Articles | Volume 13, issue 10
Research article
13 Oct 2017
Research article |  | 13 Oct 2017

Climatic history of the northeastern United States during the past 3000 years

Jennifer R. Marlon, Neil Pederson, Connor Nolan, Simon Goring, Bryan Shuman, Ann Robertson, Robert Booth, Patrick J. Bartlein, Melissa A. Berke, Michael Clifford, Edward Cook, Ann Dieffenbacher-Krall, Michael C. Dietze, Amy Hessl, J. Bradford Hubeny, Stephen T. Jackson, Jeremiah Marsicek, Jason McLachlan, Cary J. Mock, David J. P. Moore, Jonathan Nichols, Dorothy Peteet, Kevin Schaefer, Valerie Trouet, Charles Umbanhowar, John W. Williams, and Zicheng Yu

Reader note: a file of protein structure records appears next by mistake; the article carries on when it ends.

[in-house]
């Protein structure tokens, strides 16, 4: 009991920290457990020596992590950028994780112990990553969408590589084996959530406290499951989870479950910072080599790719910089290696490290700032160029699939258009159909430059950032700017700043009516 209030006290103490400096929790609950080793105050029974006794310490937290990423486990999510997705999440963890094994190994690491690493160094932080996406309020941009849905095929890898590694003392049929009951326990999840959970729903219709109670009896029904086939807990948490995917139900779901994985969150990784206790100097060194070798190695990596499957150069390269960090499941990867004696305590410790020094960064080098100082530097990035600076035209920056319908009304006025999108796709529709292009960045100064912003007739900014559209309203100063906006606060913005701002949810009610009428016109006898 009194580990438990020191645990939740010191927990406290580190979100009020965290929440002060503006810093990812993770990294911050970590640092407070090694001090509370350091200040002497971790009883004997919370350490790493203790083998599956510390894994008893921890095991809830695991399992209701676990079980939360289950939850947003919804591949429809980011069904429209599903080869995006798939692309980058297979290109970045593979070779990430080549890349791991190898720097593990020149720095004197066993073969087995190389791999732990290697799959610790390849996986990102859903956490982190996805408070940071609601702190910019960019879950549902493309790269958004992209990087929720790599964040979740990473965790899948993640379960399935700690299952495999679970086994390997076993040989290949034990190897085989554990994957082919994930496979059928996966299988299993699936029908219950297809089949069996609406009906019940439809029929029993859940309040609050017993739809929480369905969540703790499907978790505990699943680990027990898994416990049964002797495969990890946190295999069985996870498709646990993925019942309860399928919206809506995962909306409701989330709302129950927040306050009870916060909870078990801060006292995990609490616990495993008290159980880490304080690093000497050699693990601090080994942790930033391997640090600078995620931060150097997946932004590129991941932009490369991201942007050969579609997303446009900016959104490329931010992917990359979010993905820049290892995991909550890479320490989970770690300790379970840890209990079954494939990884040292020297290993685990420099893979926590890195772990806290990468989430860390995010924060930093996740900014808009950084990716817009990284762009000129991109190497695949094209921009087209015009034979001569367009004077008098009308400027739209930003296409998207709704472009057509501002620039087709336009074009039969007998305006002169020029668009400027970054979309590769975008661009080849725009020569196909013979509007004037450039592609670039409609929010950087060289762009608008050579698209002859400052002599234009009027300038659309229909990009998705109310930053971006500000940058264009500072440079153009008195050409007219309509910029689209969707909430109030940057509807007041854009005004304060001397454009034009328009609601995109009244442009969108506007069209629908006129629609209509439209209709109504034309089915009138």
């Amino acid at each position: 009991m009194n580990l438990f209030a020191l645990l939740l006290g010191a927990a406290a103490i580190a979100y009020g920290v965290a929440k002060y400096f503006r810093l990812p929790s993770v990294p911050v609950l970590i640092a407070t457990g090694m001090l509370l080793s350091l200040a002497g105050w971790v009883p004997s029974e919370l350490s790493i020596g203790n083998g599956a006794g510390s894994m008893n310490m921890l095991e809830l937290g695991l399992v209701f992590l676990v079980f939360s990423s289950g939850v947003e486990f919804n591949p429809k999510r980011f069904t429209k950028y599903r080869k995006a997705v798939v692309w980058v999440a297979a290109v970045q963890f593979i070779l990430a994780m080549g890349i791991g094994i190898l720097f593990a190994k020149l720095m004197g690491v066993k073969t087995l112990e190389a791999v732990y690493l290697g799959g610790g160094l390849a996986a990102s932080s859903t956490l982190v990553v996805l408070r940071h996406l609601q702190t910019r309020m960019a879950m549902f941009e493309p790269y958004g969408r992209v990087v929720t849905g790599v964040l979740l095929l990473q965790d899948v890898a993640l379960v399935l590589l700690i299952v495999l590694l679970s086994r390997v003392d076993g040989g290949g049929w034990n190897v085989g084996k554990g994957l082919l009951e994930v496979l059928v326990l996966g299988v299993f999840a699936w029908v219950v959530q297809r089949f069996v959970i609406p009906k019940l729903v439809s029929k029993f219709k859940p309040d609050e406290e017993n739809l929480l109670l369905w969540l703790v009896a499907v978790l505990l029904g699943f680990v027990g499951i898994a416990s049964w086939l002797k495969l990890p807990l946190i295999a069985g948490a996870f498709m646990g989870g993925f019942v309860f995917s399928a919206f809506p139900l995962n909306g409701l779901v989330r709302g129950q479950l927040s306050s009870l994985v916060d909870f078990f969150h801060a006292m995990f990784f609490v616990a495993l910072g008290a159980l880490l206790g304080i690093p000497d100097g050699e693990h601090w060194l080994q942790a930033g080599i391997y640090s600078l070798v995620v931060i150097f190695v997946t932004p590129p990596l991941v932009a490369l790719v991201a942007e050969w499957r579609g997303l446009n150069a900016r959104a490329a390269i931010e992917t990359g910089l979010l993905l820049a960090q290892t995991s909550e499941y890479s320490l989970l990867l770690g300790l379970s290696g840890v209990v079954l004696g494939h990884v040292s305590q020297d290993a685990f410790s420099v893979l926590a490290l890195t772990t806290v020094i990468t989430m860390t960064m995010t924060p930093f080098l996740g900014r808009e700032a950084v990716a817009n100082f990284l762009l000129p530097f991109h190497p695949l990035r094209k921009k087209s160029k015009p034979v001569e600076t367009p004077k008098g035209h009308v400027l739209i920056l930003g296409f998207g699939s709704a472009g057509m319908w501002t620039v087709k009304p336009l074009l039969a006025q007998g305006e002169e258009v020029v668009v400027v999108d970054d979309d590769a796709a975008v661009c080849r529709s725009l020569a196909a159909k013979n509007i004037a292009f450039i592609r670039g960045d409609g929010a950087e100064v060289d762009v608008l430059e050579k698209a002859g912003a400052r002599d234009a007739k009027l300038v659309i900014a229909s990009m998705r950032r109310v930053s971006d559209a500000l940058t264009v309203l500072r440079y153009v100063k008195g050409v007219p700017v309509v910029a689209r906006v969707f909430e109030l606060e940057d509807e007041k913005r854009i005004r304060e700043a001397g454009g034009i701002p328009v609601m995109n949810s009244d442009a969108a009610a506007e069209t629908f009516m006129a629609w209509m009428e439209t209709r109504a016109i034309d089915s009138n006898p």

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Short summary
To improve our understanding of paleoclimate in the northeastern (NE) US, we compiled data from pollen, tree rings, lake levels, testate amoeba from bogs, and other proxies from the last 3000 years. The paleoclimate synthesis supports long-term cooling until the 1800s and reveals an abrupt transition from wet to dry conditions around 550–750  CE. Evidence suggests the region is now becoming warmer and wetter, but more calibrated data are needed, especially to capture multidecadal variability.